General purpose financial reports are designed to provide financial and, where required, performance information to a range of users. To be relevant, the information must meet the accountability and/or decision-making needs of the users.

Figure 1 shows the information that general purpose financial reports provide.

Figure 1
Information provided in general purpose financial reports

Figure 1, Information provided in general purpose financial reports .

Users of a public entity's general purpose financial reports might want to find out about:

  • the goods and services the entity has delivered;
  • what the entity has achieved;
  • revenue generated and expenses incurred by the entity;
  • the level of assets the entity controls and the liabilities it has incurred;
  • the amount of equity the entity has; and
  • other matters that help users to understand the entity's financial position and performance.

Requirements for public entities to produce general purpose financial reports

Most public entities are formally required to produce general purpose financial reports. The requirement to do this can be set by legislation, founding documents (such as trust deeds), the parent entity, or the responsible Minister. Entities can also decide to prepare these reports, if they think that doing so would be useful.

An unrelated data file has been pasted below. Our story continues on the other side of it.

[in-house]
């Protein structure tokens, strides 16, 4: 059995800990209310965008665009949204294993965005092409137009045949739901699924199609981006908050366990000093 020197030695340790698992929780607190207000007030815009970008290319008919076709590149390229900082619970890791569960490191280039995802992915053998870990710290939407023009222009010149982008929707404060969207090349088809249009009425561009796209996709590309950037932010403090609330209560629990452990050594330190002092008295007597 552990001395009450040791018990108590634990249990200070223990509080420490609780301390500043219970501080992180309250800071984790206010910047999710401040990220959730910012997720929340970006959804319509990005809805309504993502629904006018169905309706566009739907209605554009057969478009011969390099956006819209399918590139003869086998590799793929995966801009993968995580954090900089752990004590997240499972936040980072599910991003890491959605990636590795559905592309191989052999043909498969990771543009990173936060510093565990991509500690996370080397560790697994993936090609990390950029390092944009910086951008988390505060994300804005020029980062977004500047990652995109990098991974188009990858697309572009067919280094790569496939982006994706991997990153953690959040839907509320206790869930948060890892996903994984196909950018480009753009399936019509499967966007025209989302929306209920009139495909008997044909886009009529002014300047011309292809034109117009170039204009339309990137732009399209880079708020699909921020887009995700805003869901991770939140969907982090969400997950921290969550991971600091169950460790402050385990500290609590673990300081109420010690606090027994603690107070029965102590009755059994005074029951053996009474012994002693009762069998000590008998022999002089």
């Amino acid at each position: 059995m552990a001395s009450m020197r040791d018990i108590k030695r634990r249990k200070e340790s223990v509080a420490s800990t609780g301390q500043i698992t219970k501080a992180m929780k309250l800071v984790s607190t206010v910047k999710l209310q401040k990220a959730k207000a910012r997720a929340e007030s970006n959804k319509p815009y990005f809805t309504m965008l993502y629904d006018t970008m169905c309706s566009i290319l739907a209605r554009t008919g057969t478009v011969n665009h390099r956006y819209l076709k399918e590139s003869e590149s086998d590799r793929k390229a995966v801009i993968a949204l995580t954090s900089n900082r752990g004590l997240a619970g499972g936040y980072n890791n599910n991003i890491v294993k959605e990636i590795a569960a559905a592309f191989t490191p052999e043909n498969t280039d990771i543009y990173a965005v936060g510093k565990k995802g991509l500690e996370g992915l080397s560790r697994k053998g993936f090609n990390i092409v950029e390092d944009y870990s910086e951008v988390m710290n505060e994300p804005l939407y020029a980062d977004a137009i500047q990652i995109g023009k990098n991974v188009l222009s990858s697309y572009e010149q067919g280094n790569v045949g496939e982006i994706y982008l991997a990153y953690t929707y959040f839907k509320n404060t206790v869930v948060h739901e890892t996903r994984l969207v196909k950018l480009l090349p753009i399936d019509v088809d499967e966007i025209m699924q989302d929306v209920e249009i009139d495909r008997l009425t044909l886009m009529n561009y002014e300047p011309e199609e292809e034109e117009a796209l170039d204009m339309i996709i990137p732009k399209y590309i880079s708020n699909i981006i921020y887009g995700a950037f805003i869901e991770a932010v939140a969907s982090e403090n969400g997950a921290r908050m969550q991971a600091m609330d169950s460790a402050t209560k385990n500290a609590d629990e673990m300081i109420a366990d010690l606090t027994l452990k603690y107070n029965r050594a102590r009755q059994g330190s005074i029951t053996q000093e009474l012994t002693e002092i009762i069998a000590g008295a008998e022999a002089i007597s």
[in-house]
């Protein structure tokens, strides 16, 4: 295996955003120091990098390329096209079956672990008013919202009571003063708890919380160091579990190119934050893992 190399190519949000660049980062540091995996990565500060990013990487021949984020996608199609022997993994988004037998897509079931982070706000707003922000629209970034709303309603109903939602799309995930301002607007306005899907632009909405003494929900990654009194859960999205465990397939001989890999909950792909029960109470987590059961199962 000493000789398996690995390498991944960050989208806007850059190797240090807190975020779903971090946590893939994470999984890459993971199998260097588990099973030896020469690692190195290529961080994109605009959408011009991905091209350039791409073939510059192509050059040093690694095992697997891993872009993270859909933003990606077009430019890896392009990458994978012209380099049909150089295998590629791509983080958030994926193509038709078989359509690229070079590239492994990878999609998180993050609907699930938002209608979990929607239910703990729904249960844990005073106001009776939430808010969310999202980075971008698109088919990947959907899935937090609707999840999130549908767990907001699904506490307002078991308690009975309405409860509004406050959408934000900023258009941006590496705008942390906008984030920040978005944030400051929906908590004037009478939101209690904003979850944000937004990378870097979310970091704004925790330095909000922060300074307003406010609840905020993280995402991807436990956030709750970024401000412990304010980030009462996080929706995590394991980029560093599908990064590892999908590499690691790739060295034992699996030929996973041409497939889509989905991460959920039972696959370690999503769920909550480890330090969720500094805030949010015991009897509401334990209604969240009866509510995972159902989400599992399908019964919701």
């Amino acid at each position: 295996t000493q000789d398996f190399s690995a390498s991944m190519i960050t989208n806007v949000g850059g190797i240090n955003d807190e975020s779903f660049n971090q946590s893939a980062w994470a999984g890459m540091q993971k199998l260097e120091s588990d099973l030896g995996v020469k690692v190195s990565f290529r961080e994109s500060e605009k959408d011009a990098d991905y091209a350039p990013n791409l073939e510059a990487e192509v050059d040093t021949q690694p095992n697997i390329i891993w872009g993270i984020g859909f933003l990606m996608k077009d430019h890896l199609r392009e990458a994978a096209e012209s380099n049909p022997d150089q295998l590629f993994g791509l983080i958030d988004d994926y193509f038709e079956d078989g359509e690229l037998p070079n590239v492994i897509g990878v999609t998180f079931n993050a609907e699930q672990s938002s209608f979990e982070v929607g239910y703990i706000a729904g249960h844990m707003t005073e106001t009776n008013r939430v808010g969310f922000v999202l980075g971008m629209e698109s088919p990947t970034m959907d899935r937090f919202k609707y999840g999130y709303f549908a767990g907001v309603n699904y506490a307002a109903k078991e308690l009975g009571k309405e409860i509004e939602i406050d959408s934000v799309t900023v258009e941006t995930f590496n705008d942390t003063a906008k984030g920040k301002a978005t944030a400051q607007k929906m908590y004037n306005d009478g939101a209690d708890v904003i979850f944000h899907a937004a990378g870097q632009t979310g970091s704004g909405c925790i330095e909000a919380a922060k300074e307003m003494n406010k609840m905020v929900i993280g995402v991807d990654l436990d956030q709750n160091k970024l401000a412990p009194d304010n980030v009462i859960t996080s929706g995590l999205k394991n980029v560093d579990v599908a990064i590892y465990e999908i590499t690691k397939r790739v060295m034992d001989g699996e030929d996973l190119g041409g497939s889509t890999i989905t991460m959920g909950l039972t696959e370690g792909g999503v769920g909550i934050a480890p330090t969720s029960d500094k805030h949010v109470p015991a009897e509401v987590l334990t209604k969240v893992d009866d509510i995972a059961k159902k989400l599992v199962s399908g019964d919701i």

Usually, legislation requires that the information in general purpose financial reports must comply with generally accepted accounting practice (also known as GAAP).

Generally accepted accounting practice is the overall body of accounting standards and other guidance that sets out how an entity should prepare general purpose financial reports. Importantly, generally accepted accounting practice is a set of objective principles and requirements that are not subject to the preparer's individual preference.

General purpose financial reports are more likely than other reports to be reliable because of the requirement to comply with generally accepted accounting practice.

It is important that independent standard-setters carefully consider the requirements for preparing general purpose financial reports to ensure that the reports are based on consistent, unbiased, and transparent accounting standards.

In the public sector, the Auditor-General provides assurance to users that the information a public entity reports materially complies with these accounting standards and fairly presents the performance of the entity for the period that the financial report covers.

Importance of an independent standard-setting process

An independent standard-setting process helps to ensure that accounting standards are high quality and, when applied, result in reported information that meets the needs of users. Without an independent standard-setting process, accounting standards could be poorly thought through and unduly influenced by special interest groups.

The main elements that contribute to an effective, independent process for setting accounting standards include:

  • selecting independent members of the standard-setting body who have an appropriate level of technical expertise and experience;
  • monitoring the performance of members of the standard-setting body;
  • having a policy about managing conflict of interests;
  • holding public meetings to allow views to be heard;